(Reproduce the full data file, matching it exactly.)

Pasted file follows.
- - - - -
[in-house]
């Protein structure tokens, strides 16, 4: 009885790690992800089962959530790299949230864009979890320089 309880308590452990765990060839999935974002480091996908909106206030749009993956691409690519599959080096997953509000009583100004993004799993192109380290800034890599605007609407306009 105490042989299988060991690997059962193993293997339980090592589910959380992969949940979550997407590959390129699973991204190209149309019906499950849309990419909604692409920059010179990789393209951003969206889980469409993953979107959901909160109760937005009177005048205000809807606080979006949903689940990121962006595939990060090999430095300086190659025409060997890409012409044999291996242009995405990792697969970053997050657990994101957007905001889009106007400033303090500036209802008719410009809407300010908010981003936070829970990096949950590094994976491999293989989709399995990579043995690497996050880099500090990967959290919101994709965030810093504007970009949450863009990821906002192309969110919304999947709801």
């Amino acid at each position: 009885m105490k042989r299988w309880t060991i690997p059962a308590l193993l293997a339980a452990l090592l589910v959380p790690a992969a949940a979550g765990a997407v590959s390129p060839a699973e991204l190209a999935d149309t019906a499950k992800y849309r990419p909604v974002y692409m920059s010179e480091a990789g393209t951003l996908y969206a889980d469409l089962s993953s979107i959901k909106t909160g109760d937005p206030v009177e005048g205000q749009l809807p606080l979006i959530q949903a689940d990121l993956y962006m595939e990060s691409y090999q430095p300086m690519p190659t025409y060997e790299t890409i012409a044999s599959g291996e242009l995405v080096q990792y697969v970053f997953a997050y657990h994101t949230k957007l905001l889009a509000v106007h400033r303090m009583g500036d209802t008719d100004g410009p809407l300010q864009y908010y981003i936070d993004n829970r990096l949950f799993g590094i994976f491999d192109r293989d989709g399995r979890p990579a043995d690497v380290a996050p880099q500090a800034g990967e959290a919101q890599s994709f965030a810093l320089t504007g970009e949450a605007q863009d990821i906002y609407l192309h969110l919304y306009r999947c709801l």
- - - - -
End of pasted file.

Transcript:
[in-house]
């Protein structure tokens, strides 16, 4: 009885790690992800089962959530790299949230864009979890320089 309880308590452990765990060839999935974002480091996908909106206030749009993956691409690519599959080096997953509000009583100004993004799993192109380290800034890599605007609407306009 105490042989299988060991690997059962193993293997339980090592589910959380992969949940979550997407590959390129699973991204190209149309019906499950849309990419909604692409920059010179990789393209951003969206889980469409993953979107959901909160109760937005009177005048205000809807606080979006949903689940990121962006595939990060090999430095300086190659025409060997890409012409044999291996242009995405990792697969970053997050657990994101957007905001889009106007400033303090500036209802008719410009809407300010908010981003936070829970990096949950590094994976491999293989989709399995990579043995690497996050880099500090990967959290919101994709965030810093504007970009949450863009990821906002192309969110919304999947709801």
């Amino acid at each position: 009885m105490k042989r299988w309880t060991i690997p059962a308590l193993l293997a339980a452990l090592l589910v959380p790690a992969a949940a979550g765990a997407v590959s390129p060839a699973e991204l190209a999935d149309t019906a499950k992800y849309r990419p909604v974002y692409m920059s010179e480091a990789g393209t951003l996908y969206a889980d469409l089962s993953s979107i959901k909106t909160g109760d937005p206030v009177e005048g205000q749009l809807p606080l979006i959530q949903a689940d990121l993956y962006m595939e990060s691409y090999q430095p300086m690519p190659t025409y060997e790299t890409i012409a044999s599959g291996e242009l995405v080096q990792y697969v970053f997953a997050y657990h994101t949230k957007l905001l889009a509000v106007h400033r303090m009583g500036d209802t008719d100004g410009p809407l300010q864009y908010y981003i936070d993004n829970r990096l949950f799993g590094i994976f491999d192109r293989d989709g399995r979890p990579a043995d690497v380290a996050p880099q500090a800034g990967e959290a919101q890599s994709f965030a810093l320089t504007g970009e949450a605007q863009d990821i906002y609407l192309h969110l919304y306009r999947c709801l």